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In the wake of a college decision to suspend publication of a campus newspaper, student publications at Georgetown University are demanding a revision of the school's rules on political advertising.
The controversy arose last week when Georgetown Dean of Student Affairs Jack DeGioia forced the student newspaper The Hoya to cancel its Friday issue because it contained an advertisement urging students to support abortion rights.
"Your Government Is Plotting to Take Away Women's Right to Abortion...Again," the ad read. "Only You Can Stop Them!"
Georgetown spokesperson Gary L. Krull said the ad conflicted with a standing policy at the Roman Catholic university, which explicitly bans pro-choice ads in student publications.
The Hoya, which publishes twice a week, is heavily subsidized by the college, but controls its own editorial policy.
Editors of The Hoya said the ad was not a promotion for an abortion service or clinic but a form of political speech. Such statements are protected under university policy, they said.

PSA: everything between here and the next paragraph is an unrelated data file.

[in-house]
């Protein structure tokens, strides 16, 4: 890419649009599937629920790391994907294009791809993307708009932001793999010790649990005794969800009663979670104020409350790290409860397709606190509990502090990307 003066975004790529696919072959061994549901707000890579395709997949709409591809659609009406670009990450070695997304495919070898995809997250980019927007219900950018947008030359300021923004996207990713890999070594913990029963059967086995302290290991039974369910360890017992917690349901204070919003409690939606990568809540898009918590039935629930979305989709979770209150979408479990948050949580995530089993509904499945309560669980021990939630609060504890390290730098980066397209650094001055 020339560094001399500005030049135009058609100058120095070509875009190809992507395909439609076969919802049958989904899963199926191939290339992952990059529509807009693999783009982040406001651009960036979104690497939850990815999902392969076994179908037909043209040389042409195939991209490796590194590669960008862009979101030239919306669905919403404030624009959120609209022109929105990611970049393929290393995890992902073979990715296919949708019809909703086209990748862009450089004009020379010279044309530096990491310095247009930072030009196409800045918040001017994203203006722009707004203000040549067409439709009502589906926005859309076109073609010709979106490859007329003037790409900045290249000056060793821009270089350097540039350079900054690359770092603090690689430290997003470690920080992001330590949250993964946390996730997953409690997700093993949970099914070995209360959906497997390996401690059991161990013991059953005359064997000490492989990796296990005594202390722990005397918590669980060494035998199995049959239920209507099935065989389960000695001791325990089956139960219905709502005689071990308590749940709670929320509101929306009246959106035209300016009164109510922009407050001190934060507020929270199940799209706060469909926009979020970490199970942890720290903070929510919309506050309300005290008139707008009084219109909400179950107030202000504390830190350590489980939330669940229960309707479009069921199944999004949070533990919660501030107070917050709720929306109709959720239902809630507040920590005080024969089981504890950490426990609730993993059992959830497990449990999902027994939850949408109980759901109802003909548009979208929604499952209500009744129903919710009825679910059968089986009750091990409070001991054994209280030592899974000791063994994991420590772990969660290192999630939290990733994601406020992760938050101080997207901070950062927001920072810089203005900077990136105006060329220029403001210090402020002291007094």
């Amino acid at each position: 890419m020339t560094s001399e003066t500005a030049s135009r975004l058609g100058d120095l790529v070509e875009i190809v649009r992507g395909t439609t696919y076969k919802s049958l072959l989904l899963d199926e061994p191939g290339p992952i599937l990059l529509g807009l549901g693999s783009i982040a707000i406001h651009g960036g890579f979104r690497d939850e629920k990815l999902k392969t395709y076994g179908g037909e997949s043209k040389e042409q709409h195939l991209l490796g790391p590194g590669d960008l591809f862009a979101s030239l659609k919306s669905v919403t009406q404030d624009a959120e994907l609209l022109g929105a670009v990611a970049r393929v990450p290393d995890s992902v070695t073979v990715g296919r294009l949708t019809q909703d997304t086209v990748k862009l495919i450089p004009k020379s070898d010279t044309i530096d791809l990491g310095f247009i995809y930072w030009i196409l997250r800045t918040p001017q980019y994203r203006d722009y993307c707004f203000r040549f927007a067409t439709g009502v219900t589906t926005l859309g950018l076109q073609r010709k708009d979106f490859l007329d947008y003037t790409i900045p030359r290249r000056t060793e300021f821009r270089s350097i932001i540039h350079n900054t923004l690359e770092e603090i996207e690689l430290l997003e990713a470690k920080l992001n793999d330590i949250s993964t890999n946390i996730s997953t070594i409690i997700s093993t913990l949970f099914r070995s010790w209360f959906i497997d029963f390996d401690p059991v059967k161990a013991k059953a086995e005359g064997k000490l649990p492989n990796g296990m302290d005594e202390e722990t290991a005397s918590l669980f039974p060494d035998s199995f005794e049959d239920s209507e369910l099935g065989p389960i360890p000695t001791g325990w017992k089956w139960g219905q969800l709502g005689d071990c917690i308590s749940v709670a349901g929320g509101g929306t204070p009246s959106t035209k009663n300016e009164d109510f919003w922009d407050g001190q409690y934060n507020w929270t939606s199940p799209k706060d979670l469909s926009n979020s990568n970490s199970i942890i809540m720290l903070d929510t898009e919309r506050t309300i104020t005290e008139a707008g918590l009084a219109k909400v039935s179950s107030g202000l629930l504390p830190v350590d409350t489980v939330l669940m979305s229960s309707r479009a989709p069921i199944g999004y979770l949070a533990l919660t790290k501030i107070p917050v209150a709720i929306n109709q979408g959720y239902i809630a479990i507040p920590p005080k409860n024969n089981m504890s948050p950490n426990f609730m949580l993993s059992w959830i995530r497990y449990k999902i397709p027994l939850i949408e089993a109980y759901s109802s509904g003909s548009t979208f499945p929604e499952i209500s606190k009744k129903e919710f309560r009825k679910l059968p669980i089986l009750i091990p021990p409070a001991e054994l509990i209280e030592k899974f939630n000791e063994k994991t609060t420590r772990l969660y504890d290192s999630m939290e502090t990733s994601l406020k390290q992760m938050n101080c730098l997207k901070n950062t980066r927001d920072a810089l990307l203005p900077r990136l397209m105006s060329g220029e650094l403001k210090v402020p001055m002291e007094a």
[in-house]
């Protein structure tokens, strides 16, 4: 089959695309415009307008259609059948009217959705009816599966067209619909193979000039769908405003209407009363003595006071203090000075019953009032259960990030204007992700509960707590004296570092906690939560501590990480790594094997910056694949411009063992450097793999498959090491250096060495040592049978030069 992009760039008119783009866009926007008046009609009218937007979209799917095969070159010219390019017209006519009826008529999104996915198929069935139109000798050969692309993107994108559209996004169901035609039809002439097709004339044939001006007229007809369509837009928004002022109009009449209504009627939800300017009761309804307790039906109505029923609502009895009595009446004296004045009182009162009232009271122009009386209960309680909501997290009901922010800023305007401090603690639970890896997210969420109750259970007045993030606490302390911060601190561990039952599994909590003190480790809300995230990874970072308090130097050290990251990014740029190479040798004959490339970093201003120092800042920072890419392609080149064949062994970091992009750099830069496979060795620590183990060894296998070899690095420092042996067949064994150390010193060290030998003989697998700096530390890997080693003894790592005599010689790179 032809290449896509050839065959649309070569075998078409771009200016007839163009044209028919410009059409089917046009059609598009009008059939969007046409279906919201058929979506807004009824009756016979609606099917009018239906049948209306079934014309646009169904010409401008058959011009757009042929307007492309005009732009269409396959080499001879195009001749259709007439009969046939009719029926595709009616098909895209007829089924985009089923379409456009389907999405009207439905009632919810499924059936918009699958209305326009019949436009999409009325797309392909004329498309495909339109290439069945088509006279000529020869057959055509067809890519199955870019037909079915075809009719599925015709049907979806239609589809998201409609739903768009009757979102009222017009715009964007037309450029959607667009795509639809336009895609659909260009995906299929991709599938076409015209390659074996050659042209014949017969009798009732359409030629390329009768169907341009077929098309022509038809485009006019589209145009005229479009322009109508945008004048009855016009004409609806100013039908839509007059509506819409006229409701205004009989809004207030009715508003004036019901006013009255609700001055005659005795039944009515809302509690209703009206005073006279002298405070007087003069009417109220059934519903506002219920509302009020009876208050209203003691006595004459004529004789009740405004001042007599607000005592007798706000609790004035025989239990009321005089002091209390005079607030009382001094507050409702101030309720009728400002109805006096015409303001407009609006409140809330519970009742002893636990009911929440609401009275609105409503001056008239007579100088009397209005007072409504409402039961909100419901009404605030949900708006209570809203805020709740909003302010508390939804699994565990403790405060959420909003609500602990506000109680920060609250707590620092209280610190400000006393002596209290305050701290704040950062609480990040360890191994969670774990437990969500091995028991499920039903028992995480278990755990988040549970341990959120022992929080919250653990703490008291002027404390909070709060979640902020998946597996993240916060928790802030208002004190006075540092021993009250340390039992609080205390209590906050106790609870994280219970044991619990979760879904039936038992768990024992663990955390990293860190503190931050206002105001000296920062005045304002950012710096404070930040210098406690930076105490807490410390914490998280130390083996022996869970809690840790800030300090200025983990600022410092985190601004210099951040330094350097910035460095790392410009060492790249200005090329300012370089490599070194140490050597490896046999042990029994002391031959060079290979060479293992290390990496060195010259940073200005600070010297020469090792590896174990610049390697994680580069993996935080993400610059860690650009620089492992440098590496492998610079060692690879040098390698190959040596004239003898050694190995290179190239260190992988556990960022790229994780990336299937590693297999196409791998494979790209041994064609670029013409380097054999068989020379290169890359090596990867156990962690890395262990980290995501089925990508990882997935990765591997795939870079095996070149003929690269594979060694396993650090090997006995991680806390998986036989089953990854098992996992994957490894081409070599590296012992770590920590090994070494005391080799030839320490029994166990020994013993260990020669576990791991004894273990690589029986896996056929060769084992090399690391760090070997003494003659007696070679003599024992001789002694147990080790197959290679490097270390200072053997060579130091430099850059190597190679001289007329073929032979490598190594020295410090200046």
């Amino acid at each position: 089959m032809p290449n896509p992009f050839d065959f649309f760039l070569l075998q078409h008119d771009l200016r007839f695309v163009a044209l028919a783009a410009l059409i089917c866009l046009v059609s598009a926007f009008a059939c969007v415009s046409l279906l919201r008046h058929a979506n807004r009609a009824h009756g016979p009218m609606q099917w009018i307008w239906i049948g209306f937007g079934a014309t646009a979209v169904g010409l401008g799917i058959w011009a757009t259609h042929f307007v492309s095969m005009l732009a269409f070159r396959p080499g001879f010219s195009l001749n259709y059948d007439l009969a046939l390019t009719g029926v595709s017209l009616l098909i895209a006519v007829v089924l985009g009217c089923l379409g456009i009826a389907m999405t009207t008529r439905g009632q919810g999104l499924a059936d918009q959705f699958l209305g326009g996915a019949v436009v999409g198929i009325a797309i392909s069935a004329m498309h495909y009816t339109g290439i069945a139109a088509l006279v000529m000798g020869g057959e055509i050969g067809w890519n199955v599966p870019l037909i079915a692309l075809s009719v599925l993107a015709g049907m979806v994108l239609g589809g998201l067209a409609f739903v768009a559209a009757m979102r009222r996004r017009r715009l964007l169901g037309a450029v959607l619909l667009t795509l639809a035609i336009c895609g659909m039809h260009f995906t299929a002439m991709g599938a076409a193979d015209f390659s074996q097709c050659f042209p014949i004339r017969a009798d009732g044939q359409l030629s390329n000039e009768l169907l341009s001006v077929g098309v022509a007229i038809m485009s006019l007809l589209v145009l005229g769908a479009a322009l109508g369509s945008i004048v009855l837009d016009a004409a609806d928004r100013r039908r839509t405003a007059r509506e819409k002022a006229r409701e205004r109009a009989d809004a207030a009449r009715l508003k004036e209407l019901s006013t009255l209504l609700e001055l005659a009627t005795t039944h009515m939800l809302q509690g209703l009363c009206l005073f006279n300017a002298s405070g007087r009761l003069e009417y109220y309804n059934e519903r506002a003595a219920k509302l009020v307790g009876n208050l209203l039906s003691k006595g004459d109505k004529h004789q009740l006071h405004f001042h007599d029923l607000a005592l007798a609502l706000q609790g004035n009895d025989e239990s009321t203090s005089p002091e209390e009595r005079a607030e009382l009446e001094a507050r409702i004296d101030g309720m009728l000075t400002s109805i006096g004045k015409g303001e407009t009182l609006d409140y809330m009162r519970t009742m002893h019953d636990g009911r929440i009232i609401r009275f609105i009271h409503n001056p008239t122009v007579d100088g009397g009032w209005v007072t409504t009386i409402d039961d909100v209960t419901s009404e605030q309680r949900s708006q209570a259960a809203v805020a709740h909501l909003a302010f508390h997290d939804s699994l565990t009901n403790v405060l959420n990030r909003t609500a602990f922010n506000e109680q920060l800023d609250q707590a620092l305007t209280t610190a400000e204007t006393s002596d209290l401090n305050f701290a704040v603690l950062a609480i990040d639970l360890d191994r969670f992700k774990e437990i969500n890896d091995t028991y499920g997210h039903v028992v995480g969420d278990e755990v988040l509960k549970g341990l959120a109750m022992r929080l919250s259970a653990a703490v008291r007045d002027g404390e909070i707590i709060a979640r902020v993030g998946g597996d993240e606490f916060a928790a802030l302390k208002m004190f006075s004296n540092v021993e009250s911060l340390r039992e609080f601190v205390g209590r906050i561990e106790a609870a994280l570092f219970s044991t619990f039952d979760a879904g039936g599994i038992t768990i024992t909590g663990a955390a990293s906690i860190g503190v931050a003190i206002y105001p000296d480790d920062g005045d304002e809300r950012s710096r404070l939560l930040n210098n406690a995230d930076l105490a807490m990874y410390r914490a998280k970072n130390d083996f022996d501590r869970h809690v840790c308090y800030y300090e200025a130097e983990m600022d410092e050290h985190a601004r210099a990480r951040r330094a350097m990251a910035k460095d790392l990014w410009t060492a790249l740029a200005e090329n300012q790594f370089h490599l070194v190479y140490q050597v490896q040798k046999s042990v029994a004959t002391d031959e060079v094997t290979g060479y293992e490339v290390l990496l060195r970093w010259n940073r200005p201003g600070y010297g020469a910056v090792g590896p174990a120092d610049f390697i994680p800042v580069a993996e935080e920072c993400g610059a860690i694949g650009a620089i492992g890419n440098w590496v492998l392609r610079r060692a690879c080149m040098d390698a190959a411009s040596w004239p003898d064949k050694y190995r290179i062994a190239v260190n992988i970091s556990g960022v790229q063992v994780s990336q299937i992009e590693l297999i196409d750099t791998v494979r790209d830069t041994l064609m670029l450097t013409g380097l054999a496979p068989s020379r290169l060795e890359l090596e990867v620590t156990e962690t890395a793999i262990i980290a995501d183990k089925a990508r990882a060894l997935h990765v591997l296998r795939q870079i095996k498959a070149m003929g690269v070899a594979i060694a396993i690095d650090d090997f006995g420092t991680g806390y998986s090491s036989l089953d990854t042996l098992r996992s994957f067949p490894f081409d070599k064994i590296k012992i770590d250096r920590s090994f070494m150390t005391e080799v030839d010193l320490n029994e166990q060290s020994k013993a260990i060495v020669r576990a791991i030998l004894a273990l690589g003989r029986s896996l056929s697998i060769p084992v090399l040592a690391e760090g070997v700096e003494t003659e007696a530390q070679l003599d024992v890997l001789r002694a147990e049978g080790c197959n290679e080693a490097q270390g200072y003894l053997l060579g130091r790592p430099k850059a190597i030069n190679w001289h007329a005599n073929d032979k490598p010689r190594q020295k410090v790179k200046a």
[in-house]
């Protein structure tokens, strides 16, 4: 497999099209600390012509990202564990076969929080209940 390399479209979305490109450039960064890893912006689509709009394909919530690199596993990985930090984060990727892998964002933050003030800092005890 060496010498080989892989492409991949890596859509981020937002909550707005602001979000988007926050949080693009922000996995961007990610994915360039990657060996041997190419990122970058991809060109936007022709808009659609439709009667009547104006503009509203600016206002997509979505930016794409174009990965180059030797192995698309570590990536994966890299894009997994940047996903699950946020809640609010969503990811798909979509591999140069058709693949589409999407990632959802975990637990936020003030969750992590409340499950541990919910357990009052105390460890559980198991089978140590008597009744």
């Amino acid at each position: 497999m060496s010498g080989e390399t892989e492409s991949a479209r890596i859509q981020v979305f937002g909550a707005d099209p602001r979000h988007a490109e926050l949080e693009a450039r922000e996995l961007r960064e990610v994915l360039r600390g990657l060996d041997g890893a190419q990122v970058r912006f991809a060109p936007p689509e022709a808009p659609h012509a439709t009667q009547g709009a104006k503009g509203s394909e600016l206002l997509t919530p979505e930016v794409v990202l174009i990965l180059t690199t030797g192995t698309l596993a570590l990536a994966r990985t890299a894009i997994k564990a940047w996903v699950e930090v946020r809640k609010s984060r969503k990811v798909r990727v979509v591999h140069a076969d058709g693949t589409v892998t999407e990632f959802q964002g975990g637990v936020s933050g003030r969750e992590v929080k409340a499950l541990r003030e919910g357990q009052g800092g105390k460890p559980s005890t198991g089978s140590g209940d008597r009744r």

"It is not an abortion issue; it is a free speech issue," said Laura G. Wangenheim, co-news editor of The Voice, a weekly paper at Georgetown.
To protest the move, editors of The Hoya and The Voice have suspended publication indefinitely.
And four members of The Hoya's editorial board met with DeGioia yesterday to discuss the university's advertising policy, said Chris D. Brown, one of the paper's editors. DeGioia agreed to grant the student publications free reign in terms of advertising--at least until the university revamps its policy, Brown said.
"It looks like we got what we wanted, and we will come out on Tuesday," Brown said.
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